An estimated 2,000 children die of cancer each year, and the overall incidence of childhood cancer has been slowly increasing since 1975. Despite significant advances against certain pediatric cancers, including acute lymphoblastic leukemia, there are still some types of cancer for which there are few or no effective treatments. As John London found out, new drug development in the field is slow, often lagging way behind adult treatments, and few compounds are designed specifically for children. “I was on my own, as many parents are,” London says. “The medical community had no interest.”
That is in large part due to a practical reason: Childhood cancers make up less than 1 percent of all cancers diagnosed each year, according to the American Cancer Society. That 1 percent is not much of a market for drugmakers, who rack up an estimated $1.4 billion in out-of-pocket costs while bringing a novel drug to market. They would never recoup that treating the 700 children diagnosed with neuroblastoma annually, or the 100 diagnosed with diffuse intrinsic pontine glioma, a deadly brain tumor.
“The big elephant in the room is the cost of this type of research,” says Raphaël Rousseau, director of pediatric oncology drug development at pharmaceutical giant Roche. Combined with the small potential market, that’s led very few pharmaceutical companies to invest in developing drugs for pediatric cancer. Merck has one ongoing pediatric oncology trial. Pfizer is testing preclinical therapies only. Novartis leads the pack, with seven drugs in clinical trials for children’s cancer.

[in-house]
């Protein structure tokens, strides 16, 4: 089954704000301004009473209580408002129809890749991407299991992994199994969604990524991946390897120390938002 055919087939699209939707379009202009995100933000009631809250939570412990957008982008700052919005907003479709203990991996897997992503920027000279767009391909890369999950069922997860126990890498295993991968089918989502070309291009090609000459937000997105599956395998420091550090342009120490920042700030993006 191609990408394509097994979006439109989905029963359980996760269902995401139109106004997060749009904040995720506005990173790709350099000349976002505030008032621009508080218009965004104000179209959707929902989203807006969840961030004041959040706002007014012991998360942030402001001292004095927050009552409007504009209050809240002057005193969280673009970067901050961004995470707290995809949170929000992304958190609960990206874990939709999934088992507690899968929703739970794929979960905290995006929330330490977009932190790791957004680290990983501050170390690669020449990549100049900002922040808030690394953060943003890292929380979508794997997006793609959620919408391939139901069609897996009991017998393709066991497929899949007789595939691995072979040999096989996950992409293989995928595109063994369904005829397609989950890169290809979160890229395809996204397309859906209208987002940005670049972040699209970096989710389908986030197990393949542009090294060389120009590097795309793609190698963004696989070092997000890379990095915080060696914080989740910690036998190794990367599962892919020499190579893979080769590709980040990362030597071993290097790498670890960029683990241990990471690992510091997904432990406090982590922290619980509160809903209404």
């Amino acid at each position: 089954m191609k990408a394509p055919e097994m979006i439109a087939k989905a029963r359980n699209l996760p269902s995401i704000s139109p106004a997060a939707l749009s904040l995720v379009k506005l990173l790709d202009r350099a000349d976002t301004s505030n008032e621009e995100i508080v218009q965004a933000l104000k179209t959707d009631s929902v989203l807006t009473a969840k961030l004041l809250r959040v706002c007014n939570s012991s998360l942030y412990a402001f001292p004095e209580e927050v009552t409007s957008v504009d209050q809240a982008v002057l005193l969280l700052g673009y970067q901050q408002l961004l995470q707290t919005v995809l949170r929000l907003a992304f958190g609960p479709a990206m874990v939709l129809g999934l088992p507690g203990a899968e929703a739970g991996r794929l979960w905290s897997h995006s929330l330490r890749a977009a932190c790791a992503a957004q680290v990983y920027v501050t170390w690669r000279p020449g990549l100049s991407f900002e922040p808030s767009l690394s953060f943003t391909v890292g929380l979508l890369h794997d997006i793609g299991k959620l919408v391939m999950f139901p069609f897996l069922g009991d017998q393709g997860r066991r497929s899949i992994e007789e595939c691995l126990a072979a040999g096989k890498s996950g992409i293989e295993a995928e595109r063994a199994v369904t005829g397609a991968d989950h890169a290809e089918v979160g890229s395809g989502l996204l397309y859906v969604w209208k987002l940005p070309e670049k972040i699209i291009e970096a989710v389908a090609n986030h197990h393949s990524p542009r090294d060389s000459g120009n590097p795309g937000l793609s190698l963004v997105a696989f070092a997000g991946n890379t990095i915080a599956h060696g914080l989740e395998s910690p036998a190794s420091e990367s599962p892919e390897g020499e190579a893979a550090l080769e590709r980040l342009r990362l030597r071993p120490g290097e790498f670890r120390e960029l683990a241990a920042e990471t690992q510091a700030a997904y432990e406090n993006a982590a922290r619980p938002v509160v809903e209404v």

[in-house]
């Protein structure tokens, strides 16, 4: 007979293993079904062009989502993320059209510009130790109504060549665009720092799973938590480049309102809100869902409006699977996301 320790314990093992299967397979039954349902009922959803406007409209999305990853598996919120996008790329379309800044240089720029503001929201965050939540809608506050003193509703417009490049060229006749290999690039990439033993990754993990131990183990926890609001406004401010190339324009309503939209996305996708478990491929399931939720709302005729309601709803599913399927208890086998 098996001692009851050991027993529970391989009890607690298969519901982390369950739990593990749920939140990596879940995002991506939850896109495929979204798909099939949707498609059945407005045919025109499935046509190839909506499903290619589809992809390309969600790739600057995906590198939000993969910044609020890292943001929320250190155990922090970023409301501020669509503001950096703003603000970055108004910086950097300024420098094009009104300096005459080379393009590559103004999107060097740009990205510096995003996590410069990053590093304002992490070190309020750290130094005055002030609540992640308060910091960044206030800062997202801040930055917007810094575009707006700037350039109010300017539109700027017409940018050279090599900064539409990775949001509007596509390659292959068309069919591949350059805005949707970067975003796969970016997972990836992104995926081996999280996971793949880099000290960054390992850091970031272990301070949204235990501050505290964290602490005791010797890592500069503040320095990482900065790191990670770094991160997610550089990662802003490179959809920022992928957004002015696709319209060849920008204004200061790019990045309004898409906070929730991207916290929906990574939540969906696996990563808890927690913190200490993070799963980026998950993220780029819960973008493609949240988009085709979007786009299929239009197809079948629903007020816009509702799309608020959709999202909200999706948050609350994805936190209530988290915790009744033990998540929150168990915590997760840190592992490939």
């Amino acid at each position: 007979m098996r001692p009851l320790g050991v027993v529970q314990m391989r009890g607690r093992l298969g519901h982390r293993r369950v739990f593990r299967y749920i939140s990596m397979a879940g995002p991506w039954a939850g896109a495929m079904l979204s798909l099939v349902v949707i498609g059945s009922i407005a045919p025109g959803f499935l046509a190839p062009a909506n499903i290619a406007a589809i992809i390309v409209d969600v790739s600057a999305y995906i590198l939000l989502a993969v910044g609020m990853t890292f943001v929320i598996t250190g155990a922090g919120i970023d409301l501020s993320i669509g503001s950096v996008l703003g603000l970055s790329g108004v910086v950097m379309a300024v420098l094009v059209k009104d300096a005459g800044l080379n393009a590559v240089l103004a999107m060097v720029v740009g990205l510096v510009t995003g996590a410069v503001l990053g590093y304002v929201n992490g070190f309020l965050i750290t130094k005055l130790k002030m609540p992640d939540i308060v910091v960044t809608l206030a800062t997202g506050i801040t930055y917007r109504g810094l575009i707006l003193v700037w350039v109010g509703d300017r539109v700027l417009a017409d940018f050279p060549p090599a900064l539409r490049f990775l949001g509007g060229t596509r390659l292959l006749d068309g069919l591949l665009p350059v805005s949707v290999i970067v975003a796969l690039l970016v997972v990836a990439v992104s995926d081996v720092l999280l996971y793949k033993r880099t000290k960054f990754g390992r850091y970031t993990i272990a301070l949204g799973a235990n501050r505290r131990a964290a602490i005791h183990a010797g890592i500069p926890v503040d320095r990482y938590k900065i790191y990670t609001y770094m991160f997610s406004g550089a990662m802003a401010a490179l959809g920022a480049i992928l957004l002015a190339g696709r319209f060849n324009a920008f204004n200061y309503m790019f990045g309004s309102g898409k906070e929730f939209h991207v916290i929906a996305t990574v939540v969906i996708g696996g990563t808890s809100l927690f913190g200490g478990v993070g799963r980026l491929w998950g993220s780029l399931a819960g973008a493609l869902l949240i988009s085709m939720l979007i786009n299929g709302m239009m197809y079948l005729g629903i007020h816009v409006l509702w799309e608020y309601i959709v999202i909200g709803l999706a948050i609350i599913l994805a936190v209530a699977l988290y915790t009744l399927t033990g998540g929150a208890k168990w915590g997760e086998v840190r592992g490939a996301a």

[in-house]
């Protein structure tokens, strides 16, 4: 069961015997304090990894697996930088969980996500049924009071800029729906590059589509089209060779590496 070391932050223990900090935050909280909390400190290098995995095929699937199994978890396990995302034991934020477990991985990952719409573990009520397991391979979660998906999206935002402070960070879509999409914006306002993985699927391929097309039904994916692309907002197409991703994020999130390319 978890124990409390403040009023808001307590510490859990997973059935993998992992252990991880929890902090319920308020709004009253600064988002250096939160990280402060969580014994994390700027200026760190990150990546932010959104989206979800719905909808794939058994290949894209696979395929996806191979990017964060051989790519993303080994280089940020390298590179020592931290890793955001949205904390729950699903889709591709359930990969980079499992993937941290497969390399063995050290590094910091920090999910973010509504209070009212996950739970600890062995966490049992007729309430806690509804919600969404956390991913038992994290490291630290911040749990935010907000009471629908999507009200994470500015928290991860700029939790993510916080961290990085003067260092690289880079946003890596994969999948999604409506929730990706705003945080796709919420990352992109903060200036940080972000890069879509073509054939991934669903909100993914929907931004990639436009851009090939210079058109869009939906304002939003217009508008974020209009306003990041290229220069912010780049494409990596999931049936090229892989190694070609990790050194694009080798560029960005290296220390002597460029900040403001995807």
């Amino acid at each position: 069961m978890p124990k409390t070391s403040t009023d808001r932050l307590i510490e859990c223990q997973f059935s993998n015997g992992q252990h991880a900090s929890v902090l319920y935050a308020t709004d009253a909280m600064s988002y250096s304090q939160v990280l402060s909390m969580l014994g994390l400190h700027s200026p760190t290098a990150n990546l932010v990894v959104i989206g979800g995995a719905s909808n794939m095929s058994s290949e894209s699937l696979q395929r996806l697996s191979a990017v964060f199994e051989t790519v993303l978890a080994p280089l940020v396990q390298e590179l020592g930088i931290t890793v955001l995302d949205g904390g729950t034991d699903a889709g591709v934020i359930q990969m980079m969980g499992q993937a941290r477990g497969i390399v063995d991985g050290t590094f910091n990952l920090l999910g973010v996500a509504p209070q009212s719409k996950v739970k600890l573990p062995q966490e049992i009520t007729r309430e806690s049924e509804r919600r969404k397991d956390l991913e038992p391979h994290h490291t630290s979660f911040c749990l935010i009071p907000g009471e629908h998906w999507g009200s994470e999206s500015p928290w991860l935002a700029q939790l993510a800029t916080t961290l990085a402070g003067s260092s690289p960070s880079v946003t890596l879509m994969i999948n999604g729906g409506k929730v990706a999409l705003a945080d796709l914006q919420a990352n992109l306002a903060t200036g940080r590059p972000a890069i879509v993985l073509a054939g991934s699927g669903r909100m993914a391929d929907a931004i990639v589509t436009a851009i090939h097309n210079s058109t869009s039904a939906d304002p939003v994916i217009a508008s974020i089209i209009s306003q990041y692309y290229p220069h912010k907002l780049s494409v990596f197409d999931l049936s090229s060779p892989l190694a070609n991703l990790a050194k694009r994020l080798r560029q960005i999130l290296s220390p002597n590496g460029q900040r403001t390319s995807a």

Where Big Pharma is absent, government has stepped in. Most pediatric clinical trials are operated by the National Cancer Institute’s (NCI) Children’s Oncology Group (COG), which runs approximately 40 to 50 therapeutic trials across the country at any one time, according to Peter Adamson, chairman of the organization and a pediatric oncologist at the Children’s Hospital of Philadelphia. Yet even with federal funding, pediatric cancer research receives only a fraction of the money that adult cancer research gets, and it’s decreasing. In 2013, the NCI invested $185.1 million from a $4.79 billion budget in pediatric cancer research, the lowest amount since 2009.
“The options we have now to be explored are really blossoming, but the funds available to do the studies that need to be done are shrinking,” says Richard O’Reilly, chairman of pediatric oncology at Memorial Sloan Kettering Cancer Center, in Manhattan. ‘We don’t want future generations to look back on this time and ask, ‘What the hell were they doing?’”